Windham Solid Waste Management District at 'a crossroads'


BRATTLEBORO — Windham Solid Waste Management District is at a crossroads, or so says its executive director, Bob Spencer.

"Do we continue to run a dual stream materials-recovery facility against the world's desire to go single stream?" Spencer said during an interview Thursday. "Or do we close the MRF and then the private sector takes over collection of recycling materials?"

These are questions that come up as revenue for the district continues to drop. A budget gets prepared by the district now so towns in the district can plan their own financing around it.

In fiscal year 2012, the district took in $803,703 in revenue. The figure was reduced to $536,944 in FY13 then $549,893 in FY14 and $467,598 in FY15. A revenue of $442,598 was reported in the latest fiscal year.

"We've lost a significant amount of tonnage," Spencer said, pointing out local towns that have changed the way they handle recycling.

Single stream recycling started in Vernon and Westminster two years ago when Act 148 required recycling for haulers. Their reasoning for going with single stream rather than dual stream, according to Spencer, had to do with money. The difference between the two ways of recycling meant roughly $8,000 of annual savings for Vernon.

This year, Stratton joined those two towns. All three are still in the district. And Vernon and Westminster continue to have dual stream collection bins from the district in their communities.

Hinsdale, N.H., was never a member of the district. But the town had its recycling processed at the district's facility in Brattleboro up until 2014. Hinsdale went to single stream recycling with curbside pickup.

That same year, Guilford decided to no longer host the district's bins. Although residents there can still drop off recycling at bins in other towns, the lack of bins is considered a contributing factor in the district's loss of tonnage over the years.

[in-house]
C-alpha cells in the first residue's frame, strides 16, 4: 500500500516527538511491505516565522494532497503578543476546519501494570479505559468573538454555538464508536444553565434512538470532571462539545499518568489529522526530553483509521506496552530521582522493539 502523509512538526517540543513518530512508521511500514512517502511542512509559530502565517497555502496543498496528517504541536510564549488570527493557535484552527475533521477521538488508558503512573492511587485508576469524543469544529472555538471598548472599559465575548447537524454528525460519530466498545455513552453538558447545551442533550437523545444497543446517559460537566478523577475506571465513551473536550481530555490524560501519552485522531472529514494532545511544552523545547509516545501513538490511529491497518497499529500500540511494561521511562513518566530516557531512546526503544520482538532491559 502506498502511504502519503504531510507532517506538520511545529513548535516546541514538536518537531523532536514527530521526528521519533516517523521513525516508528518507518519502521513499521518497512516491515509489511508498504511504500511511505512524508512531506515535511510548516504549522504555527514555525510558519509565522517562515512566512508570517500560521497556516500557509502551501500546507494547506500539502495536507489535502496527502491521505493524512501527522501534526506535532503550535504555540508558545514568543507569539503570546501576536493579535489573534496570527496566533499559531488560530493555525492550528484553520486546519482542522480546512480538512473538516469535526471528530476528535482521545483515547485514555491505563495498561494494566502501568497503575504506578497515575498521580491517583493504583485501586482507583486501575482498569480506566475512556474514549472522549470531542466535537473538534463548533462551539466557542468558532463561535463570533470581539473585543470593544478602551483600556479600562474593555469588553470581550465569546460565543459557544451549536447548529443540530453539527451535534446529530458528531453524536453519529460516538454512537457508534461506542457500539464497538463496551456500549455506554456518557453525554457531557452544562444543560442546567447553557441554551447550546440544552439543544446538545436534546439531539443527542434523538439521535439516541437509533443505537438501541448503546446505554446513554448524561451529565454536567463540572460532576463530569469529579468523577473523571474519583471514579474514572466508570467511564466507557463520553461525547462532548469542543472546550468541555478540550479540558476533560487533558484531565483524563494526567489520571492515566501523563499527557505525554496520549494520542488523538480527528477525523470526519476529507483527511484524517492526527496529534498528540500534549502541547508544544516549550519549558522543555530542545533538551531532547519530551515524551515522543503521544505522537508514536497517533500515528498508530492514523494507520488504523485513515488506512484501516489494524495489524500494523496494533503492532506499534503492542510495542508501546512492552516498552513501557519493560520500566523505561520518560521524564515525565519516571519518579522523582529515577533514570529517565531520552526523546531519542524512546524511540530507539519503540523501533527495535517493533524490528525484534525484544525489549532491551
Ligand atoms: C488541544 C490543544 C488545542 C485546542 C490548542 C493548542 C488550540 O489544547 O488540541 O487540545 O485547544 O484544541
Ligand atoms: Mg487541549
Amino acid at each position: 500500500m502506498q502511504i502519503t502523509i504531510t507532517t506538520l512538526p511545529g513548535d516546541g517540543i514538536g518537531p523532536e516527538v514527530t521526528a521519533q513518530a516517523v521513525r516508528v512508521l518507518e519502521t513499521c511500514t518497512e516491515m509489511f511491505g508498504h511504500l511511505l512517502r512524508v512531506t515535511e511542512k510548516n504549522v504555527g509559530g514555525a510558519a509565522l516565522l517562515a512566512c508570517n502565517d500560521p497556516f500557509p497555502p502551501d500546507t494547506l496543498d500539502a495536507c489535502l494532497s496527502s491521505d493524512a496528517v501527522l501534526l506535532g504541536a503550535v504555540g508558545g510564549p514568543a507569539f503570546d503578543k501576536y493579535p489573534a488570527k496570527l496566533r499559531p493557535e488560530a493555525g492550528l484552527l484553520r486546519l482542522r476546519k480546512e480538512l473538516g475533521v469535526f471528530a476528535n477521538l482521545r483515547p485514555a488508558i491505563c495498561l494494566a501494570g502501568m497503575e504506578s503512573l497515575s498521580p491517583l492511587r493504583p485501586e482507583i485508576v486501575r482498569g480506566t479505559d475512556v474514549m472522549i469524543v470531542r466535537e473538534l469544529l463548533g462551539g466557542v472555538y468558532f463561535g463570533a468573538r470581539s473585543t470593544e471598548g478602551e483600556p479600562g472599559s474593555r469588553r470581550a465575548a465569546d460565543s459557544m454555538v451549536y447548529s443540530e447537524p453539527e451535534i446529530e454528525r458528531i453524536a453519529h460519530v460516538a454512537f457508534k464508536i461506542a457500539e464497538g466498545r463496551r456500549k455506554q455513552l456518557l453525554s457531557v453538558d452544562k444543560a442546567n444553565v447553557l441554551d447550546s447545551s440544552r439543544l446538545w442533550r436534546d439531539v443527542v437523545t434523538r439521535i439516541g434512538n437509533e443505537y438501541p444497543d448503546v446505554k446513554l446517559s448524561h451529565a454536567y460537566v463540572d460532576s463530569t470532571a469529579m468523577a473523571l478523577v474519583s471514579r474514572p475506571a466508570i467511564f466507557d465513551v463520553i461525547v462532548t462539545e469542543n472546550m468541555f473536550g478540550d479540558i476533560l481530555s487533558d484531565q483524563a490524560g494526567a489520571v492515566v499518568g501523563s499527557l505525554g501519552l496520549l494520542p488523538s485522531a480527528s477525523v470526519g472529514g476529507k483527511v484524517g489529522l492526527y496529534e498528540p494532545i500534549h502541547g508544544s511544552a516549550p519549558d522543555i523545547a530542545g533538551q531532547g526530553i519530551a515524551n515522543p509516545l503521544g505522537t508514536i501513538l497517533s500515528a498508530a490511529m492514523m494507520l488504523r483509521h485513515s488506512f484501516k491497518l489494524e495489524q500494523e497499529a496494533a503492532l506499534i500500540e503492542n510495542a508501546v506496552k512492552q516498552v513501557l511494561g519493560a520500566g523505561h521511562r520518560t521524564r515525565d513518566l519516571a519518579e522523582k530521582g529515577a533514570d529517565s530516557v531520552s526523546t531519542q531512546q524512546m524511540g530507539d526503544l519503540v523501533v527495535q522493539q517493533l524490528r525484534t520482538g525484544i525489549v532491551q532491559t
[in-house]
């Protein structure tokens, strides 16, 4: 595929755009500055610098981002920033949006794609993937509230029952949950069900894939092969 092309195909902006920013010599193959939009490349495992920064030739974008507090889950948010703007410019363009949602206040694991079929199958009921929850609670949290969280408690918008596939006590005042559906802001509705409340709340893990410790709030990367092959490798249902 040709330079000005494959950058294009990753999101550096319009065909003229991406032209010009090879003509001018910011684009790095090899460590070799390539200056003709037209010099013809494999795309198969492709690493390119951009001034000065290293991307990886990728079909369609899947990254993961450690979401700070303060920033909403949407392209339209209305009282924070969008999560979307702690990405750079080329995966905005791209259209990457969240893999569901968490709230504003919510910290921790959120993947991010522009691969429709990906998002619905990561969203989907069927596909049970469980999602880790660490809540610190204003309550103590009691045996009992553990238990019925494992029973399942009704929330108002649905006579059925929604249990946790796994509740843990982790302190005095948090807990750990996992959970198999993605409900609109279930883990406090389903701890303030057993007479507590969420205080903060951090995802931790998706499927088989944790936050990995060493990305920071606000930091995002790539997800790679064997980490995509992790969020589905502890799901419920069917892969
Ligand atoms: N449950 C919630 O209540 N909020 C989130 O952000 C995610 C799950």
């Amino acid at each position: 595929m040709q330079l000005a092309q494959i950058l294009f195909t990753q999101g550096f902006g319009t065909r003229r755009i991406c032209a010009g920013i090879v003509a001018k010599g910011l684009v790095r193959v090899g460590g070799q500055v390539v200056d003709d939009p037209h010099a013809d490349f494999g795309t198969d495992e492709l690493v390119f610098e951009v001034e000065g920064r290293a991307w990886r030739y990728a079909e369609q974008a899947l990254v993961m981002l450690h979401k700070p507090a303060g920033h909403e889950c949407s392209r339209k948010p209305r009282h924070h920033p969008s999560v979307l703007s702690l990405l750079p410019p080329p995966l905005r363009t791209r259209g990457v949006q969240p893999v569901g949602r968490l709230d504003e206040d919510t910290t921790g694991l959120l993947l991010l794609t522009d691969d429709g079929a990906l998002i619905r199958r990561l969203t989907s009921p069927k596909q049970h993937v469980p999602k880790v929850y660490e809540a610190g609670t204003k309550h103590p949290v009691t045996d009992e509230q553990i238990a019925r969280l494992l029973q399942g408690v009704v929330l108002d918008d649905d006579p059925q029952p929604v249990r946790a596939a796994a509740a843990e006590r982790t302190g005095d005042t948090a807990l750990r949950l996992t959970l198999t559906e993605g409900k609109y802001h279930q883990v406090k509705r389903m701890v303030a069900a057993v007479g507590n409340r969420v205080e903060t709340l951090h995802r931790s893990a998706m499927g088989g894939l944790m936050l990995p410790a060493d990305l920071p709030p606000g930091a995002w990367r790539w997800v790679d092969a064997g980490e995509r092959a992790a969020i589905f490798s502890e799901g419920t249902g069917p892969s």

Winhall voted in August to leave the district. In a 174-9 vote, the town overwhelmingly supported its departure, which will take effect in July.

The action is not expected to have a negative effect on WSWMD. The district loses about $7,000 a year on shipping materials from Winhall, according to Spencer. And having picked up Somerset, the district will continue to have a 19-member makeup.

The district's decision to suspend recycling items with labels three to seven was cited by Winhall Select Board Chairman E. Stuart Coleman.

"I know the value's dropped but there's got to be some market for it," Coleman said, noting that over 50 percent of the tonnage picked up from Winhall is recycling. "We have to take that stuff and now we have to tell the people to throw it into the garbage but throw it into a bag first because of new state regulations."

The town of Winhall is now entering into an agreement with TAM Waste Management for hauling.

The recyclable items marked three through seven were previously accepted at the district. Officials thought by collecting all recycling, they might get more of the valuable ones — the items with symbols one and two. However, a lack of market for them drove the district to implement the change back to collecting only ones and twos again. The hope had been to reduce costs.

"We're now saying put them in the landfill or we don't take them," said Spencer. "But we still get them because people are putting them in the boxes and the town of Brattleboro refused to tell their residents to not recycle three through sevens."